Learn How to Make Soap: A Beginner’s Guide

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Learn how to make soap with this free soapmaking ebook designed for beginner soapmakers. This free soapmaking ebook contains information on how to make soap, using a lye calculator, how to formulate your own soap recipes, eight beginner soap recipes, creating custom soap labels and more.

Recently WorldLabel asked if I’d create a downloadable ebook for their blog with a collection of my beginner soap recipes. I was happy to not only take on the task but to go one step further. My new soapmaking ebook – which you can find here – gives more than just the basics of how to make soap. In addition to an updated cold process soapmaking tutorial (my last soapmaking tutorial was written many years ago!) and eight beginner cold process soap recipes, I also provide information on the equipment and ingredients needed to make cold process soap, getting over your fear of lye, how to use a lye calculator, information on formulating your own cold process soap recipes, how to make a simple DIY wooden loaf soap mold, figuring out how much soap is needed for a mold of any size, a tutorial on how to create your own custom soap labels, and a collection of helpful resources and references including soapmaking suppliers, lye calculators and more.

If you’ve considered learning how to make soap – whether you’ve had reservations about working with lye or are simply ready to dive in -download my free soapmaking ebook at WorldLabel blog. This free soapmaking ebook is presented in a straight forward, down to earth manner to help you create your very first batch of cold process soap and get it right the first time. Then, once you’ve mastered a few basic soap recipes, there’s information to help you explore soapmaking even further with the basics of formulating your own cold process soap recipes. This includes practical information on how to figure out what percentages of oils and butters are recommended in cold process soap as well as information on how using a lye calculator can help you to create the perfect cold process soap recipe.

My hands on advice not only acts as a guide to into how to make soap but encourages you to look further and learn more on your own by offering specifics on how and where to search to broaden your soapmaking horizons. And, because it’s a PDF, you can download this free soapmaking ebook and take it with you anywhere to read and reference at your own leisure by either printing it out or simply saving it on your favorite device.

I hope you find my soapmaking ebook helpful and that it leads you into a exploring a fabulous new world!

{ Download my PDF soapmaking ebook, Making Cold Process Soap for the First Time? How to make soap & beginner soap recipes to get you started!, from WorldLabel blog here. }

This natural homemade coffee soap recipe is made using real brewed coffee and the cold process soapmaking method and is easy enough for beginners. The caffeine in this homemade coffee soap recipe acts as a natural anti-inflammatory and is believed to help with skin redness and other skin aliments.

Already know how to make soap? Then you may also be interested in my latest cold process soap recipe for making natural coffee soap along with twelve other cold process soap recipes that contain food as an ingredient with everything from blueberries and tomatoes to wine and beer! You can find those cold process soap recipes here.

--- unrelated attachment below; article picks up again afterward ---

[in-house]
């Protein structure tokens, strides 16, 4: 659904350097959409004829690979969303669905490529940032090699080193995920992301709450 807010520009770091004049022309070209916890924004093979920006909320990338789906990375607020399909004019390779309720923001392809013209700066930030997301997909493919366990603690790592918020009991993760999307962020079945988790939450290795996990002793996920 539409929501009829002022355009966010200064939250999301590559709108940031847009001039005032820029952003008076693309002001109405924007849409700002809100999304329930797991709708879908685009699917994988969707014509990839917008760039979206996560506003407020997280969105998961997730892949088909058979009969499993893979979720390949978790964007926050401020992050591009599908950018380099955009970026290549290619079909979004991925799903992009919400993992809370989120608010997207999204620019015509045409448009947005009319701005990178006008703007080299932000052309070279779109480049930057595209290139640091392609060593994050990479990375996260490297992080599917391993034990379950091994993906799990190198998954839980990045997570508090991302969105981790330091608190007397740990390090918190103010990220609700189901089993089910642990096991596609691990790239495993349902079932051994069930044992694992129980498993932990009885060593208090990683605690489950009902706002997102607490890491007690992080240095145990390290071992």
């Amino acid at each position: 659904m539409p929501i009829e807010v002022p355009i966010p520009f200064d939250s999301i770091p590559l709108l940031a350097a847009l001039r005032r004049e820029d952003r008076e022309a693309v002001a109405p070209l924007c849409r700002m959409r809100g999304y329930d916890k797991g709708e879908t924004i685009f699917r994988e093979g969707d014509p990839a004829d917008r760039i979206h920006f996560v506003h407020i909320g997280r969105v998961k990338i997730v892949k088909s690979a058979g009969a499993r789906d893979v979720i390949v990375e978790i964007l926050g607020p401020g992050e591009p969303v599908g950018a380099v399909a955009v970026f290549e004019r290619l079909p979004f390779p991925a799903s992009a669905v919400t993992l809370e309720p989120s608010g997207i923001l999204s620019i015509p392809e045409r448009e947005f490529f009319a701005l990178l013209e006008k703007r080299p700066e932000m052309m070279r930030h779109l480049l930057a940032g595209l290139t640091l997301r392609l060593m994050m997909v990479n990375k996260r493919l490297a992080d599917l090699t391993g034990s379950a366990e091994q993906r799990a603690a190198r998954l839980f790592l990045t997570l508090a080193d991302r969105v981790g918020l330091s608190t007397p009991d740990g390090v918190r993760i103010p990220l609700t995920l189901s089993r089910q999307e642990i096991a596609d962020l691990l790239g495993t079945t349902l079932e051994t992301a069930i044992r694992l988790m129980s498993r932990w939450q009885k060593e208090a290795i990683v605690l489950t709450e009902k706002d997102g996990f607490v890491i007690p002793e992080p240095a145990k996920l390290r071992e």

In addition you can find my full collection of homemade soap recipes and bath and beauty DIY’s at Rebecca’s Soap Delicatessen. Follow me on Pinterest for even more homemade soap recipes and beauty DIY’s from around the web or keep track of all my new homemade soap recipes and other DIY creations by following Soap Deli News blog via Blog Lovin’ or Tumblr. You can also find me on Facebook, Twitter, G+ and Instagram.


How to Re-size a Cold Process Soap Recipe

I may receive compensation from links on this site. See my disclosure policy.


Learn How to Easily Re-size a Batch of Cold Process SoapI’ve had several people request a smaller sized cold process recipe for some of my most popular homemade soap recipes. However, as when I started making many of these specific soap recipes I had created, I always made larger batches to keep up with the demand from where I was selling at my local farmer’s market as well as Etsy. I’d never considered having to re-size a batch of cold process soap before. However, the solution is pretty simple.
How to Re-size a Cold Process Soap Recipe Using the Lye Calculator from Bramble Berry - Make a Large Batch Smaller and Vice Versa!

Bramble Berry’s lye calculator includes a tool that allows you to re-size any batch of soap. Simply plug in the existing recipe, choose the superfatting level and hit calculate. Then below the current batch label, simply choose re-size batch and enter in the size of batch you want to create! If you’re not sure what percentage the recipe was superfatted to, you can play around with the numbers until they’re close. (I typically use around 6% superfat.)

Pictured above is screen shot of the results from plugging in my Best Ever Big Lick Salt Bar Soap Recipe. This particular recipe fills three of my soap molds and yields approximately 30-36 bars depending on how large they are cut.

Re-sizing a Batch of Cold Process Soap - A Simple How To

As each one of my molds can hold a recipe with 36 oz. of oil, I plugged in 36 oz. under “resize batch” and then submitted the new information. It instantly converted the previous recipe to the smaller size with the new amounts needed. This new recipe will now fill just one of my soap molds instead of three and yield 10-12 bars of soap. (I tend to round up or round down the water amounts.) So for this recipe I would use 5 oz. of lye and 12 fluid ounces of water.